Good Thinking

SALt lamp runs on a glass of water and two teaspoons of salt

SALt lamp runs on a glass of w...
The Salt lamp runs for eight hours on a glass of saltwater
The Salt lamp runs for eight hours on a glass of saltwater
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The Salt lamp runs for eight hours on a glass of saltwater
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The Salt lamp runs for eight hours on a glass of saltwater
The company claims that the finished product will generate enough power charge smartphones via USB
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The company claims that the finished product will generate enough power charge smartphones via USB
The Salt lamp runs for eight hours on a glass of saltwater
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The Salt lamp runs for eight hours on a glass of saltwater
Salt is actually for Sustainable Alternative Lighting, with the company's founders hoping the lamp will shape more as a social movement than a regular product
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Salt is actually for Sustainable Alternative Lighting, with the company's founders hoping the lamp will shape more as a social movement than a regular product
The Salt LED lamp relies on a galvanic cell battery, in which the electrolyte solution consists purely of salty water
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The Salt LED lamp relies on a galvanic cell battery, in which the electrolyte solution consists purely of salty water

Many of the more than 7,000 islands in the Philippines lack access to electricity, so after the sun goes down light usually comes by way of kerosene lamps. While cheap, these fire hazards are bad for the environment and human health. This, combined with the cost of keeping them burning has given one startup the impetus to build a better solution. The SALt (Sustainable Alternative Lighting) lamp burns for eight hours at a time running on only a glass of water and two teaspoons of salt.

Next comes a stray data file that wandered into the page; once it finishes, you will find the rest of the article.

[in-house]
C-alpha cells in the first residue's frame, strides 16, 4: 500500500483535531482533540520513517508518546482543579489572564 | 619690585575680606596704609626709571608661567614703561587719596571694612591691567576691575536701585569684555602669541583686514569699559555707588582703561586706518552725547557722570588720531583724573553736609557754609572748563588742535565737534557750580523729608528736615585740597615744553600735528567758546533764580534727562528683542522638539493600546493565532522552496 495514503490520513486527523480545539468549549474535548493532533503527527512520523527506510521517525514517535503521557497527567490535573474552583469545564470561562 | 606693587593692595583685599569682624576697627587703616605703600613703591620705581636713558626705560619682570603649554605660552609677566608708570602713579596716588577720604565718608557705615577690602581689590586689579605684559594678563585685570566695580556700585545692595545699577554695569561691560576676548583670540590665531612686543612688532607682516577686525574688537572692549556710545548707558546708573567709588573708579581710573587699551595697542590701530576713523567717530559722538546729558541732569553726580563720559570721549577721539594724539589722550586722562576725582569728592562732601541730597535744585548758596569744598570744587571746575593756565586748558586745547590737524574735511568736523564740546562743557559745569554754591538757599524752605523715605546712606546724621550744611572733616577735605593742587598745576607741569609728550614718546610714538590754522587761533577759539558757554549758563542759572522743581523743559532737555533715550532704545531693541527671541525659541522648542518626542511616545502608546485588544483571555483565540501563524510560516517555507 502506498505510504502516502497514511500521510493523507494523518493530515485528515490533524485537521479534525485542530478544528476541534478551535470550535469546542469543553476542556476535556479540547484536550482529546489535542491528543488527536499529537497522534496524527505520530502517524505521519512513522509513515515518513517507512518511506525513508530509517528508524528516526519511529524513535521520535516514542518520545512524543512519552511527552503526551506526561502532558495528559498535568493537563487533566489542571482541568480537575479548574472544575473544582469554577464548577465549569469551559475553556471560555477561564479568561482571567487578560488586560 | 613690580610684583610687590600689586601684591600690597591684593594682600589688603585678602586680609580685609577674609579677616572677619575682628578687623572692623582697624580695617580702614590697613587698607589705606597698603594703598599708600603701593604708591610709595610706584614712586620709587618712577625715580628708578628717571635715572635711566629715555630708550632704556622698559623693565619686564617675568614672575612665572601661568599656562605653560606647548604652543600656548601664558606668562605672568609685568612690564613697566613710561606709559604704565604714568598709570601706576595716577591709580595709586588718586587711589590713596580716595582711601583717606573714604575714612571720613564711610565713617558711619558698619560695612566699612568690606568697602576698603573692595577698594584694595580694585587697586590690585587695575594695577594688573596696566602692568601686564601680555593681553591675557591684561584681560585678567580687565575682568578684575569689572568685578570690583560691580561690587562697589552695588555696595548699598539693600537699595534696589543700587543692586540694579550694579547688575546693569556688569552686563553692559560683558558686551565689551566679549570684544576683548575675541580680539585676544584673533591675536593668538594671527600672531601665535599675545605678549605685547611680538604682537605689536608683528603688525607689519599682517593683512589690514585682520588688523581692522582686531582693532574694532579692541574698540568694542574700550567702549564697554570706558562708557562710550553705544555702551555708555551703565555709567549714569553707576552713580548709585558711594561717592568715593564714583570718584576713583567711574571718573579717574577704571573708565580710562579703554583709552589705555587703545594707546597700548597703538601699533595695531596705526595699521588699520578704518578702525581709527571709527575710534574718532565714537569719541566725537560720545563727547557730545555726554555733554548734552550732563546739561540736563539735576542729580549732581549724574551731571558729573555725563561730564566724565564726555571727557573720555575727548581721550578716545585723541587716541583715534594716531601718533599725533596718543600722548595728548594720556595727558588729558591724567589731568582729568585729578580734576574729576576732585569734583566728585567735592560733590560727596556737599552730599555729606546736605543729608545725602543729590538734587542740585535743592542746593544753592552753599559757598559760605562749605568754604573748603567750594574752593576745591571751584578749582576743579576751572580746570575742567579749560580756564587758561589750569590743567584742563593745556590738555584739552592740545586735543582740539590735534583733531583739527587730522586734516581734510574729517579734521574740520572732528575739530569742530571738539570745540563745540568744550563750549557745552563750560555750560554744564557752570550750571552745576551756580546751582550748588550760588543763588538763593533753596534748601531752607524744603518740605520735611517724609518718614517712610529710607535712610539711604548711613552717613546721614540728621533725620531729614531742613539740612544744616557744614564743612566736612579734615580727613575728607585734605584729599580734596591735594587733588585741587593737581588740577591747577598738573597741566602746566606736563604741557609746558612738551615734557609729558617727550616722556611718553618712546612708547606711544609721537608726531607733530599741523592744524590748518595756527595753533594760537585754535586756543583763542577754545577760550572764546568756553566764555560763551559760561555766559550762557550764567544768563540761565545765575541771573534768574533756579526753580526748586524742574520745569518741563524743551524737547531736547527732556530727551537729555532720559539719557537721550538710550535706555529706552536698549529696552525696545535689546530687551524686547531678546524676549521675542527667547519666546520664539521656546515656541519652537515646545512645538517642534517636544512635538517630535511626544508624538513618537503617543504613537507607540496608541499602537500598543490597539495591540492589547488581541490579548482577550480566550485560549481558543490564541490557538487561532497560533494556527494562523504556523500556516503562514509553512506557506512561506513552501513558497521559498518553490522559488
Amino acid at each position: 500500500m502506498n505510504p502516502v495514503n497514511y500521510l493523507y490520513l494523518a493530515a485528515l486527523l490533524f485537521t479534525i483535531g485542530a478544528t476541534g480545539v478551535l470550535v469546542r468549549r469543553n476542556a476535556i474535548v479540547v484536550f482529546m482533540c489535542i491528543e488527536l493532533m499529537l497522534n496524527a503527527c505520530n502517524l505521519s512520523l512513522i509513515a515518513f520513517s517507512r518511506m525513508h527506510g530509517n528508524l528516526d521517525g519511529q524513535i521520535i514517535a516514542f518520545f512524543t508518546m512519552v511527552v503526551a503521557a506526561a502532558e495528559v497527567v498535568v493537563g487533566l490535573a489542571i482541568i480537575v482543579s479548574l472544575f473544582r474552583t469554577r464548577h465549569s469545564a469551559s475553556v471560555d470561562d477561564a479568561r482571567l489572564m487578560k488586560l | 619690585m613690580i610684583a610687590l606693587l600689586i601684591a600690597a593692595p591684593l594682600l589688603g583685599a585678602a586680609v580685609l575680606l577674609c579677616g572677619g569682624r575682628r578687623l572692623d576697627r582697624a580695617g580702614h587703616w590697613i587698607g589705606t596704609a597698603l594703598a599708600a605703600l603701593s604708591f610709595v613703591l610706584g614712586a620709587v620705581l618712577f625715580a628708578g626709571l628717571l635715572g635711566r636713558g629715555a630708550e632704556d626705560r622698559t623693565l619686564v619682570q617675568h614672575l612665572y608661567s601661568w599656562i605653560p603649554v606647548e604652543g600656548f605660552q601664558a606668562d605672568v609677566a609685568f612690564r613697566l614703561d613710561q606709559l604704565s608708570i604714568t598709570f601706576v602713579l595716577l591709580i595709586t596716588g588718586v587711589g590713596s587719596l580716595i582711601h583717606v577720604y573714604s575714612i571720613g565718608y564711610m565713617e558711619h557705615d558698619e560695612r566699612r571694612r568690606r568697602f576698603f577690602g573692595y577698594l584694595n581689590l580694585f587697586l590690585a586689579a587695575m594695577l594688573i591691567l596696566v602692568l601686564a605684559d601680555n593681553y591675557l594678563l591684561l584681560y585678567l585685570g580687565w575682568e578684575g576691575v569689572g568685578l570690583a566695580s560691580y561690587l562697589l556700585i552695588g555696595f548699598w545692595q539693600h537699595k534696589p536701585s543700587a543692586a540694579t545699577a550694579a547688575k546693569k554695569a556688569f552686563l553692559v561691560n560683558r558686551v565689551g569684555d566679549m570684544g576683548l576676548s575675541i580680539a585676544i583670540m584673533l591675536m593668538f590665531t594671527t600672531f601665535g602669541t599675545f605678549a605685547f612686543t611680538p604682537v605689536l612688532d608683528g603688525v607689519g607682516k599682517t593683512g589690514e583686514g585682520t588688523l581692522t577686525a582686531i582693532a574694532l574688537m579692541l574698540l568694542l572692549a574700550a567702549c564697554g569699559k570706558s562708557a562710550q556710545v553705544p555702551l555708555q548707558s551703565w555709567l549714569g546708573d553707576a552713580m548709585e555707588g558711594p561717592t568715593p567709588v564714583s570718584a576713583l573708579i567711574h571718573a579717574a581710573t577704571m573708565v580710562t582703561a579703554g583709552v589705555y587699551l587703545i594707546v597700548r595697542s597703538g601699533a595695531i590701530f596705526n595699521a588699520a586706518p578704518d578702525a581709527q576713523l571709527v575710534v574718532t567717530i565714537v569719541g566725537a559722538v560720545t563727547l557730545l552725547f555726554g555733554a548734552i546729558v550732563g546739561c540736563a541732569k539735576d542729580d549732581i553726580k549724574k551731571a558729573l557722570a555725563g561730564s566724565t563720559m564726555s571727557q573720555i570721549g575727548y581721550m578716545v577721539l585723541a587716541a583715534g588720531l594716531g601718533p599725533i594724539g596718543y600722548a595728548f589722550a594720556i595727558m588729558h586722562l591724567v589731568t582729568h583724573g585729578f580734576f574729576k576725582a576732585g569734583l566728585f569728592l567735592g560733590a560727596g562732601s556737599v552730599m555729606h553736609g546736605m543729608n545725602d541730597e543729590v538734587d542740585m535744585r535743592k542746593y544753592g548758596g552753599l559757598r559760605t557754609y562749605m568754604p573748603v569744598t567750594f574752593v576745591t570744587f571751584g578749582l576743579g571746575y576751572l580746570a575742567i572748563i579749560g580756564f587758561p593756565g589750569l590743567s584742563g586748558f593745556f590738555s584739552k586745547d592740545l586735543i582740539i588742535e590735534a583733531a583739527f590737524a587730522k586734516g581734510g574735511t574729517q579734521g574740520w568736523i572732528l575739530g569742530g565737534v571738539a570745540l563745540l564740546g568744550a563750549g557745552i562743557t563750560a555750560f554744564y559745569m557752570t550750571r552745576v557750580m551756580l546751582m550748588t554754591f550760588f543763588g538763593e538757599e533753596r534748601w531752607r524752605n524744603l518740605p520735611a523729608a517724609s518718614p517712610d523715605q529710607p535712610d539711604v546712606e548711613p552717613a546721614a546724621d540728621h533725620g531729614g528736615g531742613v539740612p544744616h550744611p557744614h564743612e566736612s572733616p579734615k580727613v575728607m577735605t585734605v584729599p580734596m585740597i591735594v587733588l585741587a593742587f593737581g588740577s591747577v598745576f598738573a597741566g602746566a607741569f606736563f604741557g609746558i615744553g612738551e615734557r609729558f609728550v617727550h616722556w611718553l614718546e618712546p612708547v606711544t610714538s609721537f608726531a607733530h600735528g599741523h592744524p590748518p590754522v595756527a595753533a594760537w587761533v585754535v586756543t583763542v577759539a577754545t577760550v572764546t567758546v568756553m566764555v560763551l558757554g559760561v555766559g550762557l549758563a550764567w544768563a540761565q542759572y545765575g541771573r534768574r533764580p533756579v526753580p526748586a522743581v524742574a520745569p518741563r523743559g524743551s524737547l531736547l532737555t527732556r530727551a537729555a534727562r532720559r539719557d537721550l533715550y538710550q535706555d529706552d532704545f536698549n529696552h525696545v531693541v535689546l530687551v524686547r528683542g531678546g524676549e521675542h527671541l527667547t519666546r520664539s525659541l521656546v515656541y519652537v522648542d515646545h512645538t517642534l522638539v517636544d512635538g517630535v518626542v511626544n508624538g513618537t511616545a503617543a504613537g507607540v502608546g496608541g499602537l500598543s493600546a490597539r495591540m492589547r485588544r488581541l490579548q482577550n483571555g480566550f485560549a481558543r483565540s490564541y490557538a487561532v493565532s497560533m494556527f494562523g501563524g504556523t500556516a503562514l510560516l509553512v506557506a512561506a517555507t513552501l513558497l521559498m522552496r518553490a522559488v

Engineer and Greenpeace volunteer Aisa Mijeno came up with the idea for SALt after spending time with native Filipino tribes relying on kerosene lamps to perform everyday tasks after dark. She is looking to replace this hazardous light source with something the archipelago of the Philippines has in abundance: saltwater.

The SALt LED lamp relies on a galvanic cell battery, in which the electrolyte solution consists purely of salty water, into which two electrodes are placed. This is an approach we've seen used in battery designs for other LED lanterns, and is the basis of grander visions of a source of renewable energy.

Just like other batteries, the electrodes that carry the charge won't last forever. The team says that the lamp can be used for eight hours a day for around six months before the anode needs replacing, which is still a whole lot less attention than is required for regular refills of a paraffin lantern. And it also claims that the finished product will generate enough power to charge smartphones via the USB port on the side of the device.

To begin with, the company is aiming to deliver almost 600 lamps to native Filipino tribes, but it is also looking to ramp up production with plans to bring the lamp to market in early 2016. It is yet to detail pricing.

Source: SALt

23 comments
Bob Stuart